Memorial service honors fallen officers

May 6—Toledo Police Chief George Kral held the frayed end of an American flag as Fayette County Sheriff Vernon Stanforth told how it had become worn when flown at half-staff in honor of fallen police officers.

The sheriff, who is chair of the Ohio Peace Officer Training Commission, explained the flag hit the brick of county jail, causing the damage, only when it was lowered.

"Because every time that flag was lowered, it was lowered for a fallen officer," he said. "And every time that flag hit the building, it was hitting home to me."

Chief Kral and two Toledo officers participated Thursday in the annual ceremony at the Ohio Fallen Officer Memorial outside the Ohio Peace Officer Training Academy in London. Because the service could not be held in 2020 due to the coronavirus, seven officers who died in the line of duty in 2019 and 2020 were honored, including Toledo police Officer Anthony Dia.

Officer Dia's wife, Jayme, his two sons, Younes and Maytham, and his parents, Younes "Tony" Dia and Gina Long, attended. Attendance was restricted due to the ongoing pandemic, but it was live-streamed for public viewing.

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Sheriff Stanforth took the worn end of the flag from Chief Kral, dedicating small sections of ragged fibers to each of the seven officers honored.

"This frayed thread, Officer Dia," he said as the chief looked on.

Officer Dia, 26, was shot and killed in the early morning hours July 4. His final call was to check the safety of an intoxicated man, later identified as 57-year-old Edward Henry, at the Home Depot at Alexis Road and Lewis Avenue. Officer Dia was trying to catch up to Henry as the man walked away when Henry turned and fired a single shot from a .22-caliber handgun.

The bullet struck a vulnerable underarm area not protected by Officer Dia's body armor, and he was rushed to ProMedica Toledo Hospital where he was pronounced dead. Henry was found soon after in a wooded area near the Home Depot, dead of a self-inflicted gunshot wound to the head.

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Gold-fringed American flags with black ribbons bearing each officer's name were pulled from black sleeves and individually walked around the memorial.

"These men and women did not become heroes the day that they gave their lives in the line of duty," Ohio Attorney General Dave Yost said. "No, they became heroes the first day they put on the uniform and the badge and reported for duty and accepted the risks that go with that duty."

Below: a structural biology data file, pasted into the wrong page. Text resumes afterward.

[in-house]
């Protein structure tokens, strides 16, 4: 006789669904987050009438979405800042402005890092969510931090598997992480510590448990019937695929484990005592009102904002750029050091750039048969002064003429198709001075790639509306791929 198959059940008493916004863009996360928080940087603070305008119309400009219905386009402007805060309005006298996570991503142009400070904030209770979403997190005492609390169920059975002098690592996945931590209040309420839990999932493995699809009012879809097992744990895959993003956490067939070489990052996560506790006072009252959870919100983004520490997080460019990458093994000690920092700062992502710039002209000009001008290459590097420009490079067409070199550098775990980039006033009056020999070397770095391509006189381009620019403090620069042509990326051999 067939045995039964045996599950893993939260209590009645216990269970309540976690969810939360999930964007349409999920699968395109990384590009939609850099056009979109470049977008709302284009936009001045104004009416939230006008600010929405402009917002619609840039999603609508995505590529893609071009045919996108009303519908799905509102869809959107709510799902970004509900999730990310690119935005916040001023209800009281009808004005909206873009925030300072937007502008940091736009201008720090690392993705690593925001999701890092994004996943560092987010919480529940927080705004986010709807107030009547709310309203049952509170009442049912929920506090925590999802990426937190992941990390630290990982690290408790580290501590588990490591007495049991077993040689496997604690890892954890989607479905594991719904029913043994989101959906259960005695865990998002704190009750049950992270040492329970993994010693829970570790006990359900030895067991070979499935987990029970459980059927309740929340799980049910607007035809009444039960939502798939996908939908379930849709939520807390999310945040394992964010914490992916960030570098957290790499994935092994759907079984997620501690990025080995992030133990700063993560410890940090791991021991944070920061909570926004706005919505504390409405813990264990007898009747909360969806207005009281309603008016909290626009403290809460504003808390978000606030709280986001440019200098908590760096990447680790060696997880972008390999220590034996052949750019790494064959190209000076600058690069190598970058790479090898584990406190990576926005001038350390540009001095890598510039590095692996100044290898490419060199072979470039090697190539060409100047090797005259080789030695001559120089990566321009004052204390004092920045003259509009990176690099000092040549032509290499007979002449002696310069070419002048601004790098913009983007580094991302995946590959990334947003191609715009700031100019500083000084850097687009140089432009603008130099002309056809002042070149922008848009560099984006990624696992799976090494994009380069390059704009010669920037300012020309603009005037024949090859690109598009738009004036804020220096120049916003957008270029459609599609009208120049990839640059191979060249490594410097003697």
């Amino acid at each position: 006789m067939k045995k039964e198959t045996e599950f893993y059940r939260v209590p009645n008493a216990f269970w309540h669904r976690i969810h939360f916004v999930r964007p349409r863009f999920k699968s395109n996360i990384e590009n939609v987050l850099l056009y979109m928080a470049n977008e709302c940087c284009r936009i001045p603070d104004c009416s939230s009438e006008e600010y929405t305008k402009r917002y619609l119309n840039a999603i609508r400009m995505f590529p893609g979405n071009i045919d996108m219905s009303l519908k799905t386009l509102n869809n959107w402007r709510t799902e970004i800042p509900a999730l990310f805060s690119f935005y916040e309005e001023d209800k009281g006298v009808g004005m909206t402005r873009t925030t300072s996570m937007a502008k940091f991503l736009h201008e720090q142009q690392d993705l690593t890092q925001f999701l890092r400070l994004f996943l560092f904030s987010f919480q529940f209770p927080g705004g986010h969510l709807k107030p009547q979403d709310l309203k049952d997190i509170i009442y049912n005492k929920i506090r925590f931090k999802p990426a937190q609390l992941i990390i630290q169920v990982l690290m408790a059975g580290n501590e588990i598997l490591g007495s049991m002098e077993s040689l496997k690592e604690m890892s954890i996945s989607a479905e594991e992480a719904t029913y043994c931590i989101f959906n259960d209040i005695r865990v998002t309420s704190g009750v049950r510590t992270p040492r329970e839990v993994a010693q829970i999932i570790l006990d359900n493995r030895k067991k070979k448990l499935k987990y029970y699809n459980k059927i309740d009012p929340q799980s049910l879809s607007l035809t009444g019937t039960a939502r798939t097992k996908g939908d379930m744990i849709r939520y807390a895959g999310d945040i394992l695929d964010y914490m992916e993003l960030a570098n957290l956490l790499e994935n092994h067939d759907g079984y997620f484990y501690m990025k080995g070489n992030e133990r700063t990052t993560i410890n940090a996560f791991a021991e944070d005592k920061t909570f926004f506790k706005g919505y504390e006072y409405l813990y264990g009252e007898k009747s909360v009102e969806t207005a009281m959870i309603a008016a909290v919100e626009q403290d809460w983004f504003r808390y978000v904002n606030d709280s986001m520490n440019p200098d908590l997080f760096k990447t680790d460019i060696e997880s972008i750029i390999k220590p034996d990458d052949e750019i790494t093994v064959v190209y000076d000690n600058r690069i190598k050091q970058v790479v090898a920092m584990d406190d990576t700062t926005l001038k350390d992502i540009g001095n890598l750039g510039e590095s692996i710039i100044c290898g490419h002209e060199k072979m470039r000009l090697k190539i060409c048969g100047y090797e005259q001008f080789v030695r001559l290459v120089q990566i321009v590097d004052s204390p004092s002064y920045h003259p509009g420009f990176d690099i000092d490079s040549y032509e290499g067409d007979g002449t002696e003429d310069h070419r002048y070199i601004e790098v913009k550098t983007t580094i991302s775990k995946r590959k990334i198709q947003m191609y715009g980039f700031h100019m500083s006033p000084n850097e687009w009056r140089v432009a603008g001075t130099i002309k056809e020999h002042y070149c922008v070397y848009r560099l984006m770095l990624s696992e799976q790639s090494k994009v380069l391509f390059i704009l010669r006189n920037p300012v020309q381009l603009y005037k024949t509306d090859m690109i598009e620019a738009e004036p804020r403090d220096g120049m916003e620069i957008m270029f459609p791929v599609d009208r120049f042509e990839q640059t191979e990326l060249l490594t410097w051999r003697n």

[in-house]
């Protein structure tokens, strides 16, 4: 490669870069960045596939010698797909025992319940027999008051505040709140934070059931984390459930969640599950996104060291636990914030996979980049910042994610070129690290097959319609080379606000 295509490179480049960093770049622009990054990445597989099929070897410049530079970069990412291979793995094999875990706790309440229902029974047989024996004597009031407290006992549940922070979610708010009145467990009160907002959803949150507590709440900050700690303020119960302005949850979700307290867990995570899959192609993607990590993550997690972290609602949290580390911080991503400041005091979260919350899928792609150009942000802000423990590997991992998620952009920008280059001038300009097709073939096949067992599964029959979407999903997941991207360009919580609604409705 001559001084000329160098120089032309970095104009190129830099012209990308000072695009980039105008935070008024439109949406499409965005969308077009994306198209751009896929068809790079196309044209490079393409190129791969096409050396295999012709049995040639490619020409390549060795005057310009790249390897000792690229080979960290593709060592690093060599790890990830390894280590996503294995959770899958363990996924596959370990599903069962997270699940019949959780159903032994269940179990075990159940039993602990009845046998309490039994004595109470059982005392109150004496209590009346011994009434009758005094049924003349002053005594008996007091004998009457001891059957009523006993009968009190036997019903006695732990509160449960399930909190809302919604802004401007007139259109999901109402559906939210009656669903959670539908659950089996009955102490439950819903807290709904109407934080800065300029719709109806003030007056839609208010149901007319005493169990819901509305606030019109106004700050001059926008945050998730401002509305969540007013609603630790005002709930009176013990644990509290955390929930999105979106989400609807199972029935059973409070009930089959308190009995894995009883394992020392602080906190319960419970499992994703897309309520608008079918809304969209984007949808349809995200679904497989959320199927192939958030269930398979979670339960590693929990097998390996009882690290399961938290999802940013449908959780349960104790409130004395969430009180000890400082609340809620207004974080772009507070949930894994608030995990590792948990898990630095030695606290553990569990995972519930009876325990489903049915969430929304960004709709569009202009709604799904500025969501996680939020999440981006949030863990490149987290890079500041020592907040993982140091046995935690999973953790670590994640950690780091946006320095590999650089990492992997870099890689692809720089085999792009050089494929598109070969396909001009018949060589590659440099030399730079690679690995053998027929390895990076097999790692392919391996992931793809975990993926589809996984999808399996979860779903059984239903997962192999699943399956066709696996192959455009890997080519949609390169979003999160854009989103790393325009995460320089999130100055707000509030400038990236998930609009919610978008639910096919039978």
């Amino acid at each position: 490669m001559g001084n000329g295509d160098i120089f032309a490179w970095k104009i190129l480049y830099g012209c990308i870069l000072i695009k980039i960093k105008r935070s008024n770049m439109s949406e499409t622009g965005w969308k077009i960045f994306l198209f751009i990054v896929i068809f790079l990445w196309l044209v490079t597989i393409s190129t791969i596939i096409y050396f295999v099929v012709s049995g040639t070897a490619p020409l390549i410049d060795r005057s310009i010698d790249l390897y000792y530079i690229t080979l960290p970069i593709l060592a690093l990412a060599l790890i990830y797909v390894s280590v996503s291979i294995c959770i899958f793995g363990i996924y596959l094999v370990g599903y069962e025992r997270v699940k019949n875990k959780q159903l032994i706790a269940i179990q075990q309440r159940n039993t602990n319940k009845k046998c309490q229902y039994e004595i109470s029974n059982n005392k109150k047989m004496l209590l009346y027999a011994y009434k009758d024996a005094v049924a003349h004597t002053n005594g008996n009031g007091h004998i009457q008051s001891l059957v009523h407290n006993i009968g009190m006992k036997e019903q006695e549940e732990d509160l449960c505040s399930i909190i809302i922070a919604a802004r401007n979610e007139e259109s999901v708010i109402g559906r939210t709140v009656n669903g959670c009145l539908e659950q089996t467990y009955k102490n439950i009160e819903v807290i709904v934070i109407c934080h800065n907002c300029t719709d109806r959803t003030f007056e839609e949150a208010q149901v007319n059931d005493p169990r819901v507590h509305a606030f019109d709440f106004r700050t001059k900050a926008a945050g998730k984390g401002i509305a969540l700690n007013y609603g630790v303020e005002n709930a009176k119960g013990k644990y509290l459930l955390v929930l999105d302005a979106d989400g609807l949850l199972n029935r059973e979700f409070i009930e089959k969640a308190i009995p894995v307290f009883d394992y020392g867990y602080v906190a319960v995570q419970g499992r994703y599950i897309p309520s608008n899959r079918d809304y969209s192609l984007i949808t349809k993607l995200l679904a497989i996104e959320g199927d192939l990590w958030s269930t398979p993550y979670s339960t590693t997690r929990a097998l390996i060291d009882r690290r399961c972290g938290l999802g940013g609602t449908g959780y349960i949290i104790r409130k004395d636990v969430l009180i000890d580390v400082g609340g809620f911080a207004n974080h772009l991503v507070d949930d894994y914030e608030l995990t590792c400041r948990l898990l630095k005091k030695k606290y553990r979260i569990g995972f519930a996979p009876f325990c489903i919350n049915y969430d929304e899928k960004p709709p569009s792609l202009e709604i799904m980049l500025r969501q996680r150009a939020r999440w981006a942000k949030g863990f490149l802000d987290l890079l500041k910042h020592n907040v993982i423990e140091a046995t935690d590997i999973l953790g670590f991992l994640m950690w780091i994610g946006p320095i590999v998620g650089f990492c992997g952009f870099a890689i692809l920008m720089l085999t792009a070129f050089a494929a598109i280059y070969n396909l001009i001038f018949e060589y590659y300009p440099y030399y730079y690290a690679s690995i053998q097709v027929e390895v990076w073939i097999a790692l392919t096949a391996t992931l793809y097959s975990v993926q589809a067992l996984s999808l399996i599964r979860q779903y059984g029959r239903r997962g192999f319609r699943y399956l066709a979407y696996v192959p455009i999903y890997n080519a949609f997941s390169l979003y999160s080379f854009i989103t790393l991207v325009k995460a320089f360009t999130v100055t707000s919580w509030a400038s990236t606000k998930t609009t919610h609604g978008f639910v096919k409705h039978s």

Chief Kral said it's a much different experience being part of the annual service than it is visiting to pay respects as he has done before.

"It makes it more real," he said after the ceremony. "When you wear the same uniform as someone whose name is being read, it gets very emotional."

With the new additions, there are 809 names etched into the stone wall of the memorial, remembering Ohio officers who died in the line of duty since 1823.

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"I was wondering how I was going to find Anthony's name and I glanced over and I just happened to be sitting right next to him," Chief Kral said.

Attempts to reach members of Officer Dia's family after the ceremony were unsuccessful.

Chief Kral will return and participate in next year's memorial service, which will honor Officer Brandon Stalker, 24. Officer Stalker was shot in the head Jan.18 in the 2200 block of Fulton Street when a barricaded suspect emerged after a two-hour standoff, firing two 9mm handguns at police. Suspect Christopher Harris, 27, was shot and killed on-scene by other officers' return fire.

Mr. Yost said law enforcement is a "fundamental requirement for any healthy and prosperous society." He also acknowledged the ongoing increased tension across the country between law enforcement and the public, saying "police are being painted as enemies of society, not its defenders. As threats to the community, rather than its protectors."

"We can't deny that law-enforcement is a human institution, and like all things that are human, there are flaws and mistakes, sometimes even injustice," he said. "That obvious truth does not make the mission of justice less important. It makes it more important."

Other officers memorialized in Thursday's ceremony were: William L. Brewer, Jr., Clermont County Sheriff's Office; Jorge R. Del Rio, Dayton Police Department; Kaia LaFay Grant, Springdale Police Department; Adam McMillan, Hamilton County Sheriff's Office; James M. Skernivitz, Cleveland Police Department; and Dale J. Woods, Colerain Township Police Department.

Also recognized were three historical police deaths: William T. Hyatt, Wellsville Police Department, who died Feb. 25, 1923; Claude McCormick, Oakwood Public Safety Department, who died Aug. 29, 1933; and Charles William Giles, Ironton Police Department, who died Nov. 26, 1988.

First Published May 6, 2021, 2:37pm

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